The book is written in 4 distinct sections, each of which appeared to be written at different times and covering different subjects around the same area. I like the third the best and found it easier to read and more riveting. Since this is a personal work, it's hard to get excited about the history of a place I know nothing about, so the second section was slow going for me. Still, I learned. The first and fourth sections were good but not as much as the third. The book would be fascinating for someone interested in the history of this area in both the US and Canada when it was still a frontier.

I suspect the book was satisfying to Stegner -- he got his history and seemed to enjoy the search and memories. The 4 rating is for content -- not that it isn't good for the right person, but it didn't hold my interest well in some sections. So unusual for a book by this author. Otherwise, the ratings aren't high enough for this author's writing.
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LibraryThing member DeltaQueen50
Wolf Willow by Wallace Stenger is a collection of essays along with a novella that captures the essence of the Prairies. Through his memories, research and descriptive writing he brings this small corner of Saskatchewan alive. I was fortunate enough to be travelling through this area as I read the
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book, and this blend of truth and fiction was a beautiful read on pioneering, environment and history.

This was the first Stenger that I have read although I have a few of his books on my TBR. He writes with strength and purpose and as a Westerner myself, I loved the pictures he painted with his words. Many people see the prairie as flat and colourless, but Stenger manages to see and describe both the layers and the colours of this unique landscape. His narrative on the particular smells of the bushes and plants had me pinching handfuls of various shrubs and grasses and experiencing these aromas for myself.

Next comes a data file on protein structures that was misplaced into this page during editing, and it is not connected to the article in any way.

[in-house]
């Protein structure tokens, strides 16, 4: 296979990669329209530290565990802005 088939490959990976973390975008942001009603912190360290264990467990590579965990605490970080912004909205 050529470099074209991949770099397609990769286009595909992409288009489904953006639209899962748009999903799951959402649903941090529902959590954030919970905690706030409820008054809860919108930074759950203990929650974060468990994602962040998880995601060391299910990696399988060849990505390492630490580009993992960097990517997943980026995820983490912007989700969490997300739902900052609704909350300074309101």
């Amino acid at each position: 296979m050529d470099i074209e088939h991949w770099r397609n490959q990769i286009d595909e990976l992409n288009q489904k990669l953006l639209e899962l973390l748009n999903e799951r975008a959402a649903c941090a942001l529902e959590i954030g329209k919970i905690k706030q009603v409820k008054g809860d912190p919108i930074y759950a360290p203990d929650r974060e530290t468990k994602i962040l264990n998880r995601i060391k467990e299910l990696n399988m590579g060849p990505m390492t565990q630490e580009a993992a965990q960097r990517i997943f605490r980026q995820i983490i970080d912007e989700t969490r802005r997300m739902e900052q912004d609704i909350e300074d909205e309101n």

I found Wolf Willow an absorbing, informative and wonderful read. Looking at nature and history with the help of this author gave me new insight into this different landscape that appears to set a stamp on individuals who grow up in this type of habitat.
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LibraryThing member b.masonjudy
"Wolf Willow" is an excellent account of Stegner's personal history homesteading in Saskatchewan and the geographical and cultural history of the Cypress Hills in the southwest of the province. Considering the popularity of creative nonfiction this is well worth a read to see the wide range of form
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in the genre and the liberty of blending personal essay and some fiction. The chapter "Genesis" a long fictional account of the blizzard of 1906-1907 is the weakest part of the book. Stegner is at his best when he's recounting the escapes of his childhood and unpacking the cultural mythologies of the West.
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LibraryThing member Doondeck
No one writes better than Stegner. Masterful combination of fiction and nonfiction. The cattle drive novella is amazing.
LibraryThing member Dairyqueen84
Beautifully written.